The most recent complete study of soldiers enrolled in VA Polytrauma Centers show that more than 90 % have chronic pain, that most have pain from more than one part of the body, and that pain is the most common symptom in returning soldiers.  Advances in neuroscience, such as neuroimaging, now demonstrate that unrelieved pain, regardless of its initial cause, can be an aggressive disease that damages the nervous system, causing permanent pathological changes in sensory neurons and in the tissues of the spinal cord and brain.

 Pain can be acute and effectively treated by short term interventions, or it can be chronic, often without effective “cures” and sometimes without consistent and effective means of alleviation. Those who suffer severe chronic pain see their daily lives disrupted—sometimes forever. Their pain and their constant search for relief affects their function, their relationships with those they love, their ability to do their work effectively, and often their self esteem. Chronic pain is often accompanied by or leads to sleep disorders, emotional distress, anxiety, depression, and even suicide. 

If these facts are true in the general population, which we know them to be, then they are doubly true in the military and veteran populations. The physical and emotional stresses of military service make inevitable the disproportionate incidence of both acute and chronic pain among active duty personnel. If miners, movers and construction workers suffer low back pain from heavy lifting, imagine the toll on the spine of those in active duty combat situations. If truckers develop back pain from long hauls, imagine the toll of armored vehicles going long distances on poor or non-existent roads. If the stresses of daily civilian life serve as triggers for those suffering severe migraine, imagine the impact of battlefield conditions.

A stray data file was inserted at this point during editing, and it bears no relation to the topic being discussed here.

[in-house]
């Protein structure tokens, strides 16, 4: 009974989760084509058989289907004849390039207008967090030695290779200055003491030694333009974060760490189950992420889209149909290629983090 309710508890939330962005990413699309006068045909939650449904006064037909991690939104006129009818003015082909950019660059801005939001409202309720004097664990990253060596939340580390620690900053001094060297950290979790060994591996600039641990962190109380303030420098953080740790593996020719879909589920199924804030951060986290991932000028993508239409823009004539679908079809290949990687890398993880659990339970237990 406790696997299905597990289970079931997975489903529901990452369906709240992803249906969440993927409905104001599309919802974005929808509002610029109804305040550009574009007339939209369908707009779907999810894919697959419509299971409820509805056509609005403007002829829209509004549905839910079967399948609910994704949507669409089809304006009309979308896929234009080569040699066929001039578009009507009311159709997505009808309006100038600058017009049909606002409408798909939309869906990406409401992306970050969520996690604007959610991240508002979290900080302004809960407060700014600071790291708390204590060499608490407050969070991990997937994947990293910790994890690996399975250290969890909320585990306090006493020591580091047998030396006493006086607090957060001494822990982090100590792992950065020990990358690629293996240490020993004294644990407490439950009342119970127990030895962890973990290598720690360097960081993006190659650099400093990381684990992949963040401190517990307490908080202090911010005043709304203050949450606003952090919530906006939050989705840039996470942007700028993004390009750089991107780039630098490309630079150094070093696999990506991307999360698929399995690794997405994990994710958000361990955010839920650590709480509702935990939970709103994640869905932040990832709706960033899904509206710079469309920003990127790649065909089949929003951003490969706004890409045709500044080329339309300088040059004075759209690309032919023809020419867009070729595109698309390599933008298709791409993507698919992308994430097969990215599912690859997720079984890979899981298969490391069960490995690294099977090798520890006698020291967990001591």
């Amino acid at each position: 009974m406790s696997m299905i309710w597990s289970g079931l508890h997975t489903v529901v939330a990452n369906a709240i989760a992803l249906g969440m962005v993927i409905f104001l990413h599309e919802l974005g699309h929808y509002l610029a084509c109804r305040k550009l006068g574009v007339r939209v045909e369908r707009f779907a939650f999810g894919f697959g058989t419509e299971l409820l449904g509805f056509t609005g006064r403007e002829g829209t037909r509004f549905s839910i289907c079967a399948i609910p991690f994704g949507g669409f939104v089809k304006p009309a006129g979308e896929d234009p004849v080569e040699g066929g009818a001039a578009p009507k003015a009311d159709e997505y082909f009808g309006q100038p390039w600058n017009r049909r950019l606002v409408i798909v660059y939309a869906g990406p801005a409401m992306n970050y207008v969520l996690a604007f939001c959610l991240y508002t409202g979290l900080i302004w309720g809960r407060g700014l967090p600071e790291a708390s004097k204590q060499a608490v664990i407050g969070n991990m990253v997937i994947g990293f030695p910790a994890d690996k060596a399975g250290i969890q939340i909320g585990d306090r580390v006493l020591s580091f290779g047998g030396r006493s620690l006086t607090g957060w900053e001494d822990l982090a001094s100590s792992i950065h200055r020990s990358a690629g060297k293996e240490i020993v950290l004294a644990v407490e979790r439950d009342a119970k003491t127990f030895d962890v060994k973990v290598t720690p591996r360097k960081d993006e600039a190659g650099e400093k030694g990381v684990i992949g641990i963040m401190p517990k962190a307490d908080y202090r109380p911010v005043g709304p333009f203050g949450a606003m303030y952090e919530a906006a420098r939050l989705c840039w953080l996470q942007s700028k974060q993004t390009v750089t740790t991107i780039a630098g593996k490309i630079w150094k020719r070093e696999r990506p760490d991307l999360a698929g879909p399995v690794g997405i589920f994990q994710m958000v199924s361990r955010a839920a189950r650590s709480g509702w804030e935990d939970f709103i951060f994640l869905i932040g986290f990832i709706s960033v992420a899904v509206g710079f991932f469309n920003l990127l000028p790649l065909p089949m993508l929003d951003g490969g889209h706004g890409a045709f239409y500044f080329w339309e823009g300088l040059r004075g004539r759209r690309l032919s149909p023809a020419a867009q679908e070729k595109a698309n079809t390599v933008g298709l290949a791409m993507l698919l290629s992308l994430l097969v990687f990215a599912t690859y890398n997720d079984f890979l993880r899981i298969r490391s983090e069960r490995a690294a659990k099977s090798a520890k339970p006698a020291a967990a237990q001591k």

The incidence of acute pain among those injured in current conflicts will be virtually 100%, and for far too many, the original short term trauma will be followed by chronic pain of significant dimension and duration. For example, virtually all of those suffering the loss of one or more limbs in combat will suffer from phantom limb pain. While this can be managed with varying degrees of effectiveness, there is no known “cure.”  Virtually all veterans fitted with prostheses will suffer some degree of pain at the device/body “interface.” Again, this can be managed to some degree, but it is rarely eliminated.

Far less visible, but even more prevalent, is the extensive damage to the central and peripheral nervous systems resulting from the horrific explosive devices deployed in the current conflicts. Unlike broken bones, flesh wounds and burns, many of which will eventually heal after aggressive treatment, extensive nerve damage may only be manageable, not curable, given the current state of science and clinical practice.  Most returning veterans with extensive nerve damage will be chronic pain sufferers and will require long term pain management, with varying prognoses for success.  Ironically, the proportion of these chronic pain sufferers among returning wounded servicemen and women will be far greater in the current conflicts than in previous wars because of the remarkable successes of military medicine which now keep so many of the very severely injured alive. 

PCC’S INVOLVEMENT IN PAIN MANAGEMENT FOR VETERANS

On the battlefield and upon returning home from service, critically wounded men and women must receive the best, most advanced pain management interventions available.  Members of the Pain Care Coalition have made significant contributions toward efforts to alleviate the suffering of our brave soldiers.